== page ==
Germany Tries Goreconomics
Al Gore famously remarked during the 2000 election that he would not raise taxes, unless something unforeseen, like a recession, occured. The Germans have decided to try Gore's method:Accordingly, the new German Government has decided to impose one of the biggest tax increases in postwar history and to target the extra taxes on the weakest and most sensitive parts of the economy: consumption, which will suffer a three percentage point increase in VAT, and housing, which will lose tax incentives for first-time buyers. In addition, to fend off accusations that the new consumption taxes will bear unfairly on poorer consumers, the Government will hit the rich as well, increasing the top rate of income tax from 42 per cent to 45 per cent.
It seems that Angela Merkel’s idea of a compromise between the Christian Democrats, whose most unpopular idea was the VAT increase, and the Social Democrats, who were berated for demanding higher income tax, was to combine the most unpopular measures from both parties’ manifestos, while dropping all the rest.
Speaking to one of Germany’s most prominent economists a few days ago, I noted a decline of consumer spending in response to higher taxes is not just a theoretical possibility but a well-established empirical reality — demonstrated by widespread evidence from a large number of countries.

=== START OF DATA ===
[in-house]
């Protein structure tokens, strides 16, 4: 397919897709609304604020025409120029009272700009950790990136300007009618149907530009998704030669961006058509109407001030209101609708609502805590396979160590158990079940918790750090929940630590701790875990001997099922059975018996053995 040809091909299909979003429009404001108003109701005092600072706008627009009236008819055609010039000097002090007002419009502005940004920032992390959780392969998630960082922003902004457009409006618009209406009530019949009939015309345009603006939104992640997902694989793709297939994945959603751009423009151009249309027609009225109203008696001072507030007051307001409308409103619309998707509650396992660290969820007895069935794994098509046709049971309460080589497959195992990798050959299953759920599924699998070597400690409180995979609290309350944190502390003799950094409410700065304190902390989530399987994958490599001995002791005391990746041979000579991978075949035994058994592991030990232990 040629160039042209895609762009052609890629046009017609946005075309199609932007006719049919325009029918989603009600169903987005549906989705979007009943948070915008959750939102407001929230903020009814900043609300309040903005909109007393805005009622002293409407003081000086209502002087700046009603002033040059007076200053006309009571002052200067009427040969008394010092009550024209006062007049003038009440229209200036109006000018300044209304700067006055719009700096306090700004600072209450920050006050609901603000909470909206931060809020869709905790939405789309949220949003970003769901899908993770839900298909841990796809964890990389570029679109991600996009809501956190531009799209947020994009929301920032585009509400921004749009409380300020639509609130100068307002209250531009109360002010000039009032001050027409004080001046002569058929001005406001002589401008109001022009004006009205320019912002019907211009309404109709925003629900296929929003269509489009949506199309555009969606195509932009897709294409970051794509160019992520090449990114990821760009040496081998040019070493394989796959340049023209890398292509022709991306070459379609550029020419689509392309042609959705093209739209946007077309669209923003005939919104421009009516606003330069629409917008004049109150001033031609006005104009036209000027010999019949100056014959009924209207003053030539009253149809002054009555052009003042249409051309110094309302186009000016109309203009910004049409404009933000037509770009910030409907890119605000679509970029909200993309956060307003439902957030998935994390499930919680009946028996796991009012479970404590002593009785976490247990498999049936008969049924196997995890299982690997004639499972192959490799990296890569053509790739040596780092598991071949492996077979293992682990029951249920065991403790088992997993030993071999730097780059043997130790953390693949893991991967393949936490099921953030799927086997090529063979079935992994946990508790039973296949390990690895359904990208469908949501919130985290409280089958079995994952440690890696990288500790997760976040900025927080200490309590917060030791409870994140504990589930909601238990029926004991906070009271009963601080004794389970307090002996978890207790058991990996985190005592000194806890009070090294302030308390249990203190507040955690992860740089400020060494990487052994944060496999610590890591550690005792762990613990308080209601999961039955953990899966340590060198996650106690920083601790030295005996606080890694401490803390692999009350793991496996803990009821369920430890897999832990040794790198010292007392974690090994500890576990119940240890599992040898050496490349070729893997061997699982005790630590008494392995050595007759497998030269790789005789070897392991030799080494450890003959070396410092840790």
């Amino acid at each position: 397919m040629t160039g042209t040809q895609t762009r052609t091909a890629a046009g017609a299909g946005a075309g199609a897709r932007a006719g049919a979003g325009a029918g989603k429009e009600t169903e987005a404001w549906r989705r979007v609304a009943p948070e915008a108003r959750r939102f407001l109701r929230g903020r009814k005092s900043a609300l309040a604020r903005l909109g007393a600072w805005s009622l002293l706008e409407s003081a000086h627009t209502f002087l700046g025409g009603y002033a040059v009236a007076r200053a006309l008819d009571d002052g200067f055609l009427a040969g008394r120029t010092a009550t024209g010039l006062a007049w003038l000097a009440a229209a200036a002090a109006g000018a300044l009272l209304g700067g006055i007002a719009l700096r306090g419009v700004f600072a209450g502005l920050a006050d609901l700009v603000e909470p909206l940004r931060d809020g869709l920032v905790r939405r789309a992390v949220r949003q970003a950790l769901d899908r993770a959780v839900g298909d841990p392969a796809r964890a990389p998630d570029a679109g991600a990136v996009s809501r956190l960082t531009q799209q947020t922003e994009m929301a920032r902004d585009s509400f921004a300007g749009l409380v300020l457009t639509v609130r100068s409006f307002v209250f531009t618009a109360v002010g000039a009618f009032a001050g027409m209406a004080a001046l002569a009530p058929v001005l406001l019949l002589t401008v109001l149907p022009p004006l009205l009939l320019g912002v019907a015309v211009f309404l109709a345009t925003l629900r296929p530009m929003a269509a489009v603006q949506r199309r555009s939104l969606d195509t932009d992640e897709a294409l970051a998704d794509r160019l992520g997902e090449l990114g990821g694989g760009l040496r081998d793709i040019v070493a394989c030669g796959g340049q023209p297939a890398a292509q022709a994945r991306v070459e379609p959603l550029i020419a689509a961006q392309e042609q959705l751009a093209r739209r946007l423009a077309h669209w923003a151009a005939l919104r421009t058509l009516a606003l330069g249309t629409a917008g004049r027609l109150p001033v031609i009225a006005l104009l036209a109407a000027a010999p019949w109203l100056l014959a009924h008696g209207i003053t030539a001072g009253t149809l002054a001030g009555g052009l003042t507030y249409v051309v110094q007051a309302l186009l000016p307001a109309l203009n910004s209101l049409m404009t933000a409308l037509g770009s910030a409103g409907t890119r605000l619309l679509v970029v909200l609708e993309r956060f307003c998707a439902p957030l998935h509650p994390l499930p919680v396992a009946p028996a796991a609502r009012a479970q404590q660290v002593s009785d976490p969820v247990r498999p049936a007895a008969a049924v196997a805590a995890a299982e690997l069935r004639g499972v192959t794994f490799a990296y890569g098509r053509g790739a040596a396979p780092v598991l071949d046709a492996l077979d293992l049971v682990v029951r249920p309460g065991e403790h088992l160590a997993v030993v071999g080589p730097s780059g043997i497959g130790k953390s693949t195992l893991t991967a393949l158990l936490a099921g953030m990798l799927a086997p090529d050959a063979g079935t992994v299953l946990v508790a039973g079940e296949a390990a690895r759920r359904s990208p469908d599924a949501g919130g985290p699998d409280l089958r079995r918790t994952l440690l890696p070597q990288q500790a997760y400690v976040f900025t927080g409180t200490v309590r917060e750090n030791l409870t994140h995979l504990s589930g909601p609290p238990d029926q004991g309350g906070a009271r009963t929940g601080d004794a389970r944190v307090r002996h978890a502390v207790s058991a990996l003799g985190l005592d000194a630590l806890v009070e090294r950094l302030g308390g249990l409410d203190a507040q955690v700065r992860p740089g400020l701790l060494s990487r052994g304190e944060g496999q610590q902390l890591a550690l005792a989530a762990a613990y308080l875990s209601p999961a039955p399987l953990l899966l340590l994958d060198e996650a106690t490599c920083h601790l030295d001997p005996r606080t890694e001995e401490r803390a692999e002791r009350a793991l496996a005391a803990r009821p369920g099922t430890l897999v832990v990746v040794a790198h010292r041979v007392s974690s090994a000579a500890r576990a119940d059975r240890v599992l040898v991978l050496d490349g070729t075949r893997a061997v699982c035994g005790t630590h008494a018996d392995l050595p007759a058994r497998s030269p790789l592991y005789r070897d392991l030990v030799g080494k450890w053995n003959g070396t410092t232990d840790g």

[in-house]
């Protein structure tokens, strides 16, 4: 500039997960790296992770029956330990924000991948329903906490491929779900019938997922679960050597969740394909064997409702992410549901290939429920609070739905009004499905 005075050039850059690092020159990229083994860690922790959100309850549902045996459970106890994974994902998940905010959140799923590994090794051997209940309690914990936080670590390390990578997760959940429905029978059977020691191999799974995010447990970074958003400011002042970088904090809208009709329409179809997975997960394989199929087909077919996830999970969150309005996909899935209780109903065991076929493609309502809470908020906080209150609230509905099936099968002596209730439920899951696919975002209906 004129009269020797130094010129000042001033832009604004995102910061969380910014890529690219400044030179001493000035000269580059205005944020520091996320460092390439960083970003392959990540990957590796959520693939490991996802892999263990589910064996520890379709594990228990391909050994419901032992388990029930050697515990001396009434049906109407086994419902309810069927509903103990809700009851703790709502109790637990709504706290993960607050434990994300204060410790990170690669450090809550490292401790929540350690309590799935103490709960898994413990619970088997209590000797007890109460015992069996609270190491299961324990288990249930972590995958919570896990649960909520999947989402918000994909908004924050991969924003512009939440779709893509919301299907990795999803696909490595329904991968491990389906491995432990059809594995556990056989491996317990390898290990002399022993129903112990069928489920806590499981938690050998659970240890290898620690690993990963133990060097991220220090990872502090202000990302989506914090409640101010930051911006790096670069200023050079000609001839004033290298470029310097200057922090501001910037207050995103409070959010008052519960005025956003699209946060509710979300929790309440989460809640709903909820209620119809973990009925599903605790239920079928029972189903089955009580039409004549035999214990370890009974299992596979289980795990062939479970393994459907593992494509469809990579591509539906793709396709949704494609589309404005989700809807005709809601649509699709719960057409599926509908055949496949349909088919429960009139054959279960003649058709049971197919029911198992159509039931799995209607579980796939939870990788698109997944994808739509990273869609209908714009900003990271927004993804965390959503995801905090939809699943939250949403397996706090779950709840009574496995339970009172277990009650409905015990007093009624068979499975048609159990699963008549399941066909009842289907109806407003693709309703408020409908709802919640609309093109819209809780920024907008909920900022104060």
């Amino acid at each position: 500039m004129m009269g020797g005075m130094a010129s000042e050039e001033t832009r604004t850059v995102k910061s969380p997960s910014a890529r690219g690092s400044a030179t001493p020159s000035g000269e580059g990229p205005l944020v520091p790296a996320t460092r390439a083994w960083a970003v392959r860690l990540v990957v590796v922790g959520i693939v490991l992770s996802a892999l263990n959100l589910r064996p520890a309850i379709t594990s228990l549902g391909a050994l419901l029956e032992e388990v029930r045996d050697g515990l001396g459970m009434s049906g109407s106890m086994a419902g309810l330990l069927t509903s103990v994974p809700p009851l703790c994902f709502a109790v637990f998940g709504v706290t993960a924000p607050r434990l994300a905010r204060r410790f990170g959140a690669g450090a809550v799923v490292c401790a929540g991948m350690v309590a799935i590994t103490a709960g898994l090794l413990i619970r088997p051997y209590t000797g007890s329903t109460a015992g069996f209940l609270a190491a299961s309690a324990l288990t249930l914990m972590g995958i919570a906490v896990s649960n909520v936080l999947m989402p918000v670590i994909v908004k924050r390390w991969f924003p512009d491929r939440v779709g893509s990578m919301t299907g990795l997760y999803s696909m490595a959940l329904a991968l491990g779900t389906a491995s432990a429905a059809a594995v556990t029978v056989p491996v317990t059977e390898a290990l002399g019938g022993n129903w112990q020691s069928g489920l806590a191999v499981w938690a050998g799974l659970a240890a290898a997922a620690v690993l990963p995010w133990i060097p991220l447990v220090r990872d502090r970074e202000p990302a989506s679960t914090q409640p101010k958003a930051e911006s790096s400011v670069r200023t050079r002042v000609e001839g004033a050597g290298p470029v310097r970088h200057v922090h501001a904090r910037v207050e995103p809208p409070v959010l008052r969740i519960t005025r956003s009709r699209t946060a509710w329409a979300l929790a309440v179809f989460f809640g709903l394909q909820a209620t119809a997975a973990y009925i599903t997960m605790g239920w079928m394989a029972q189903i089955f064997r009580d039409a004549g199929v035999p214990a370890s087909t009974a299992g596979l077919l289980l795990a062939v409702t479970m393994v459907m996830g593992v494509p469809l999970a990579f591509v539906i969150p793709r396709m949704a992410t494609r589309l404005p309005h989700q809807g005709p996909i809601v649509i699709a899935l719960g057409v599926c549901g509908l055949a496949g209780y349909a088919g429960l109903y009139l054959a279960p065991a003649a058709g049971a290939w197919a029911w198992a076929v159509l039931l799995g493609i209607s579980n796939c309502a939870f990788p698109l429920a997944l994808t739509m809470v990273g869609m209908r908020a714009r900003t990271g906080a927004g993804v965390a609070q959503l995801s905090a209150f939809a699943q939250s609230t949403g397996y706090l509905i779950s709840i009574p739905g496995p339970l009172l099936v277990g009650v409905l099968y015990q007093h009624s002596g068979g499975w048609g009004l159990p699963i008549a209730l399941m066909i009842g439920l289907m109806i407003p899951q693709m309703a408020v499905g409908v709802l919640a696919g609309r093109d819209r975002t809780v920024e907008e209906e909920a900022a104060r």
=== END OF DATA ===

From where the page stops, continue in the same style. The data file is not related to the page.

“Maybe,” he replied, “but the Germans are different. When taxes are raised in Germany, I can guarantee that consumers will become more confident and will spend more. You see, we Germans are today more worried about the deficits of our Government than about the incomes we receive.”
Let's see, you have less money to spend in a time of economic uncertainty, so you're going to increase
your spending? You know how this goes; it is not axiomatic that increasing taxes worsens a depression or tempers a recovery. The Germans could get lucky like Bill Clinton did in 1993 and discover that the negative effects of a tax increase are outweighed by economic growth that was coming anyhow thanks to currency devaluation and low interest rates.
Hat Tip: Captain's Quarters